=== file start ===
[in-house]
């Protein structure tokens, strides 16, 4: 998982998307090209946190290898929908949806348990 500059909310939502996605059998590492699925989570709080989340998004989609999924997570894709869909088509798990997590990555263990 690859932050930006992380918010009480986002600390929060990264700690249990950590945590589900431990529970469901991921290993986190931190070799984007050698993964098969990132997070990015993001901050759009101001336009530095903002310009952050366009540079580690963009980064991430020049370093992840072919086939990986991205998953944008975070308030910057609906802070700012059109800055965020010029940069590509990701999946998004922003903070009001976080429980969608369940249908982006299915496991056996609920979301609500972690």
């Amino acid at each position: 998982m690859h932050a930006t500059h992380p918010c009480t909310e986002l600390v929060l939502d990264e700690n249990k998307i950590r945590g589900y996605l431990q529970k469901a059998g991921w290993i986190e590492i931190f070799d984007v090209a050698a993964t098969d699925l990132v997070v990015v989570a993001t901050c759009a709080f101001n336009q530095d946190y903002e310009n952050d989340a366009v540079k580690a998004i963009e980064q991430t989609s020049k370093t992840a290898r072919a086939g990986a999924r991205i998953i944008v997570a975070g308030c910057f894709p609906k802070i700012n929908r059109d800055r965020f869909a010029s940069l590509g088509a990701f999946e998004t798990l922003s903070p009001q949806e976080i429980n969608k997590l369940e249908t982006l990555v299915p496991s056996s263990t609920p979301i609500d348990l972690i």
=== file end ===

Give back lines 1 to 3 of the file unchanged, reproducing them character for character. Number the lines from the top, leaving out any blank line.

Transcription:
[in-house]
């Protein structure tokens, strides 16, 4: 998982998307090209946190290898929908949806348990 500059909310939502996605059998590492699925989570709080989340998004989609999924997570894709869909088509798990997590990555263990 690859932050930006992380918010009480986002600390929060990264700690249990950590945590589900431990529970469901991921290993986190931190070799984007050698993964098969990132997070990015993001901050759009101001336009530095903002310009952050366009540079580690963009980064991430020049370093992840072919086939990986991205998953944008975070308030910057609906802070700012059109800055965020010029940069590509990701999946998004922003903070009001976080429980969608369940249908982006299915496991056996609920979301609500972690």
């Amino acid at each position: 998982m690859h932050a930006t500059h992380p918010c009480t909310e986002l600390v929060l939502d990264e700690n249990k998307i950590r945590g589900y996605l431990q529970k469901a059998g991921w290993i986190e590492i931190f070799d984007v090209a050698a993964t098969d699925l990132v997070v990015v989570a993001t901050c759009a709080f101001n336009q530095d946190y903002e310009n952050d989340a366009v540079k580690a998004i963009e980064q991430t989609s020049k370093t992840a290898r072919a086939g990986a999924r991205i998953i944008v997570a975070g308030c910057f894709p609906k802070i700012n929908r059109d800055r965020f869909a010029s940069l590509g088509a990701f999946e998004t798990l922003s903070p009001q949806e976080i429980n969608k997590l369940e249908t982006l990555v299915p496991s056996s263990t609920p979301i609500d348990l972690i």